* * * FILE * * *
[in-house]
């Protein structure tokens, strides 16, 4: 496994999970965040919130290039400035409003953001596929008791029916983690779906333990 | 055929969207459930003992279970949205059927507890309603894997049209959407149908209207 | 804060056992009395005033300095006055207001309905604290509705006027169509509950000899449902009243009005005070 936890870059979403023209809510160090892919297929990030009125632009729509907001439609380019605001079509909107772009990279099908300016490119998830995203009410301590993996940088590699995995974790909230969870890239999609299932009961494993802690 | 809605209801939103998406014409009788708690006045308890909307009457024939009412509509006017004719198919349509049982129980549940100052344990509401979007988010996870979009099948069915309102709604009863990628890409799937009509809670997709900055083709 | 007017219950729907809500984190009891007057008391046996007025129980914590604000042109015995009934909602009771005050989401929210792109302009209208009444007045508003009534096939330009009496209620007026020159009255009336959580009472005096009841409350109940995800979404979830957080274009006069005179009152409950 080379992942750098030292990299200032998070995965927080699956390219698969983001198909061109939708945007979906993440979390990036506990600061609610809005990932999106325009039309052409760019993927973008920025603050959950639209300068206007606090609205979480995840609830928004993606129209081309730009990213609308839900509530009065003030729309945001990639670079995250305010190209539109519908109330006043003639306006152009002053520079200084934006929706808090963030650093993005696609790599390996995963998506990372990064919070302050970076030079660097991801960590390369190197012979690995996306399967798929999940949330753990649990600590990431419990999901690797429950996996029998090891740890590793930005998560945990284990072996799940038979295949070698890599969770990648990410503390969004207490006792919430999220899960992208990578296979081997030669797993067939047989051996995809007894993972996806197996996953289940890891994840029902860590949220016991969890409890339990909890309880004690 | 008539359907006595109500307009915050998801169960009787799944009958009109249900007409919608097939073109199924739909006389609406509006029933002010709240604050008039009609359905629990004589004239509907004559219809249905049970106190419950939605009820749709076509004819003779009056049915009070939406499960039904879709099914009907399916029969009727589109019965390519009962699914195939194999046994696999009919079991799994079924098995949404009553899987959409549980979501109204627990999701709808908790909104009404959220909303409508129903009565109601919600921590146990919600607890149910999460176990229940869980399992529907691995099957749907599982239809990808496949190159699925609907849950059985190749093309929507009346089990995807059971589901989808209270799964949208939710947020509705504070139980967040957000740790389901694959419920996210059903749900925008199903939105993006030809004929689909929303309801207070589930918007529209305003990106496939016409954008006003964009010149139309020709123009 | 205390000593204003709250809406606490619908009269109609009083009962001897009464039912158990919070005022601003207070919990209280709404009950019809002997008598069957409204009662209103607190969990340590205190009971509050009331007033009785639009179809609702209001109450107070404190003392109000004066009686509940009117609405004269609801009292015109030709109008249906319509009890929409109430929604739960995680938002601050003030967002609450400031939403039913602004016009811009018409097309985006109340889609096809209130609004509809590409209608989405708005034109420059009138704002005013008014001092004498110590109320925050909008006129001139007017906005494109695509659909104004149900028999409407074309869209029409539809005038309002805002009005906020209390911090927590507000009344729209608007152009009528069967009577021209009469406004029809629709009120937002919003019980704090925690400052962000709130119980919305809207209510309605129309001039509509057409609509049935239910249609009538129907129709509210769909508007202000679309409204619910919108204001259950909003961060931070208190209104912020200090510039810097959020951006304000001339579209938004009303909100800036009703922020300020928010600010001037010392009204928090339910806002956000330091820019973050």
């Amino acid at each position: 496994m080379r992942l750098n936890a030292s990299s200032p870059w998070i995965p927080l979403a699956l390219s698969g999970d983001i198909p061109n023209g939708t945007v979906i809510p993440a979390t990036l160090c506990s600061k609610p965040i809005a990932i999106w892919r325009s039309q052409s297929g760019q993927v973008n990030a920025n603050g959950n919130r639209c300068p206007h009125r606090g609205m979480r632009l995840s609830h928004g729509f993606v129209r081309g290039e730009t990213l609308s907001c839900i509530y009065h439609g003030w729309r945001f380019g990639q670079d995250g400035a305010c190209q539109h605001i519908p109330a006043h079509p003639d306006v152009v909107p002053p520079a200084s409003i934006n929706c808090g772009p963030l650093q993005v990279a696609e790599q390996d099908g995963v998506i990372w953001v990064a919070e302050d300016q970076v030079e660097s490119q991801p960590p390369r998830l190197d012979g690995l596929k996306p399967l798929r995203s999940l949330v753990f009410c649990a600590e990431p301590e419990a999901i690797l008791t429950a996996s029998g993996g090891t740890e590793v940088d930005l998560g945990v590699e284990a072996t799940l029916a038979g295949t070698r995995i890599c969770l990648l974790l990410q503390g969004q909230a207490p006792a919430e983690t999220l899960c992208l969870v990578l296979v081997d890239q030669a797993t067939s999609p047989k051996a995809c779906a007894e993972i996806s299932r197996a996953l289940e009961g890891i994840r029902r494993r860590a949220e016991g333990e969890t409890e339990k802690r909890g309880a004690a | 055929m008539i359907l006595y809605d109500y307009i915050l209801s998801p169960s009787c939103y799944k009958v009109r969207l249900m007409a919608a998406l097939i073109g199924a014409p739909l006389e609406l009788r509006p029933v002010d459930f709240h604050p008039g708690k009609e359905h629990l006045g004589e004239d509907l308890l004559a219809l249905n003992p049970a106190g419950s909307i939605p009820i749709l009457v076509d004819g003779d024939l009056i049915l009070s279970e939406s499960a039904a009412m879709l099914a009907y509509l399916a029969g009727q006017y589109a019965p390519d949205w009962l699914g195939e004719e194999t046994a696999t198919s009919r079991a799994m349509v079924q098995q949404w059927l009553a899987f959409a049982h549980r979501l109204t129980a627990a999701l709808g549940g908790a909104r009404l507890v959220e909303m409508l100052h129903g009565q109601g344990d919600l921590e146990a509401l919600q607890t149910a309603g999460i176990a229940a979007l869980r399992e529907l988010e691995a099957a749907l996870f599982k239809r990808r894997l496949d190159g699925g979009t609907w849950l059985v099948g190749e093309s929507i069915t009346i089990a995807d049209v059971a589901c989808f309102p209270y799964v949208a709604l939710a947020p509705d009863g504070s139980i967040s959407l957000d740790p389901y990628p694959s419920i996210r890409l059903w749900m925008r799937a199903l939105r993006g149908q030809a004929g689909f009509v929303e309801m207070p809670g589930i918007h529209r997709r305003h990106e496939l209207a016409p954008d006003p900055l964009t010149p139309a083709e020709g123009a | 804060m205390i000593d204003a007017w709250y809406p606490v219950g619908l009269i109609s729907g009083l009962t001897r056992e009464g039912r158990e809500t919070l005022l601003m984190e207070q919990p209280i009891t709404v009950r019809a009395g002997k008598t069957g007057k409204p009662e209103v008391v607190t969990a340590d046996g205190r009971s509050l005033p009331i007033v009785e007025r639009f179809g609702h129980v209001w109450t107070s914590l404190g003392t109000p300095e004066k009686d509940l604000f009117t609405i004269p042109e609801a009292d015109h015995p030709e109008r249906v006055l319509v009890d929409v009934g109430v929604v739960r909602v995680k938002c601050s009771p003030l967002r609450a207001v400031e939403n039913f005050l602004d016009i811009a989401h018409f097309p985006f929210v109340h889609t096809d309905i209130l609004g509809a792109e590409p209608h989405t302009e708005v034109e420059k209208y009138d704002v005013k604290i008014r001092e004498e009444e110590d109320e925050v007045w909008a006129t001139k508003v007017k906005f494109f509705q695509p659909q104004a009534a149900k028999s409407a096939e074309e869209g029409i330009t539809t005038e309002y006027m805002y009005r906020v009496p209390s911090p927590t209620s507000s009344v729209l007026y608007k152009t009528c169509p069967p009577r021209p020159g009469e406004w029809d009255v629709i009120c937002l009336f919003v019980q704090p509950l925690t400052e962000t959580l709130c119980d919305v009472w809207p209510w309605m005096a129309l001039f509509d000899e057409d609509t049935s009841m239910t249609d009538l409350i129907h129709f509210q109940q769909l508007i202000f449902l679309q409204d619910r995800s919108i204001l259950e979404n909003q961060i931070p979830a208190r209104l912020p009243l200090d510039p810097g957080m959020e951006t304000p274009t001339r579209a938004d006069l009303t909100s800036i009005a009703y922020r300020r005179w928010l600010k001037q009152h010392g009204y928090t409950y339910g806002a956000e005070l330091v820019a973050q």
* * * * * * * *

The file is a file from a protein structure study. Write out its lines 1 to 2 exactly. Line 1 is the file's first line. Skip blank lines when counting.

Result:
[in-house]
């Protein structure tokens, strides 16, 4: 496994999970965040919130290039400035409003953001596929008791029916983690779906333990 | 055929969207459930003992279970949205059927507890309603894997049209959407149908209207 | 804060056992009395005033300095006055207001309905604290509705006027169509509950000899449902009243009005005070 936890870059979403023209809510160090892919297929990030009125632009729509907001439609380019605001079509909107772009990279099908300016490119998830995203009410301590993996940088590699995995974790909230969870890239999609299932009961494993802690 | 809605209801939103998406014409009788708690006045308890909307009457024939009412509509006017004719198919349509049982129980549940100052344990509401979007988010996870979009099948069915309102709604009863990628890409799937009509809670997709900055083709 | 007017219950729907809500984190009891007057008391046996007025129980914590604000042109015995009934909602009771005050989401929210792109302009209208009444007045508003009534096939330009009496209620007026020159009255009336959580009472005096009841409350109940995800979404979830957080274009006069005179009152409950 080379992942750098030292990299200032998070995965927080699956390219698969983001198909061109939708945007979906993440979390990036506990600061609610809005990932999106325009039309052409760019993927973008920025603050959950639209300068206007606090609205979480995840609830928004993606129209081309730009990213609308839900509530009065003030729309945001990639670079995250305010190209539109519908109330006043003639306006152009002053520079200084934006929706808090963030650093993005696609790599390996995963998506990372990064919070302050970076030079660097991801960590390369190197012979690995996306399967798929999940949330753990649990600590990431419990999901690797429950996996029998090891740890590793930005998560945990284990072996799940038979295949070698890599969770990648990410503390969004207490006792919430999220899960992208990578296979081997030669797993067939047989051996995809007894993972996806197996996953289940890891994840029902860590949220016991969890409890339990909890309880004690 | 008539359907006595109500307009915050998801169960009787799944009958009109249900007409919608097939073109199924739909006389609406509006029933002010709240604050008039009609359905629990004589004239509907004559219809249905049970106190419950939605009820749709076509004819003779009056049915009070939406499960039904879709099914009907399916029969009727589109019965390519009962699914195939194999046994696999009919079991799994079924098995949404009553899987959409549980979501109204627990999701709808908790909104009404959220909303409508129903009565109601919600921590146990919600607890149910999460176990229940869980399992529907691995099957749907599982239809990808496949190159699925609907849950059985190749093309929507009346089990995807059971589901989808209270799964949208939710947020509705504070139980967040957000740790389901694959419920996210059903749900925008199903939105993006030809004929689909929303309801207070589930918007529209305003990106496939016409954008006003964009010149139309020709123009 | 205390000593204003709250809406606490619908009269109609009083009962001897009464039912158990919070005022601003207070919990209280709404009950019809002997008598069957409204009662209103607190969990340590205190009971509050009331007033009785639009179809609702209001109450107070404190003392109000004066009686509940009117609405004269609801009292015109030709109008249906319509009890929409109430929604739960995680938002601050003030967002609450400031939403039913602004016009811009018409097309985006109340889609096809209130609004509809590409209608989405708005034109420059009138704002005013008014001092004498110590109320925050909008006129001139007017906005494109695509659909104004149900028999409407074309869209029409539809005038309002805002009005906020209390911090927590507000009344729209608007152009009528069967009577021209009469406004029809629709009120937002919003019980704090925690400052962000709130119980919305809207209510309605129309001039509509057409609509049935239910249609009538129907129709509210769909508007202000679309409204619910919108204001259950909003961060931070208190209104912020200090510039810097959020951006304000001339579209938004009303909100800036009703922020300020928010600010001037010392009204928090339910806002956000330091820019973050």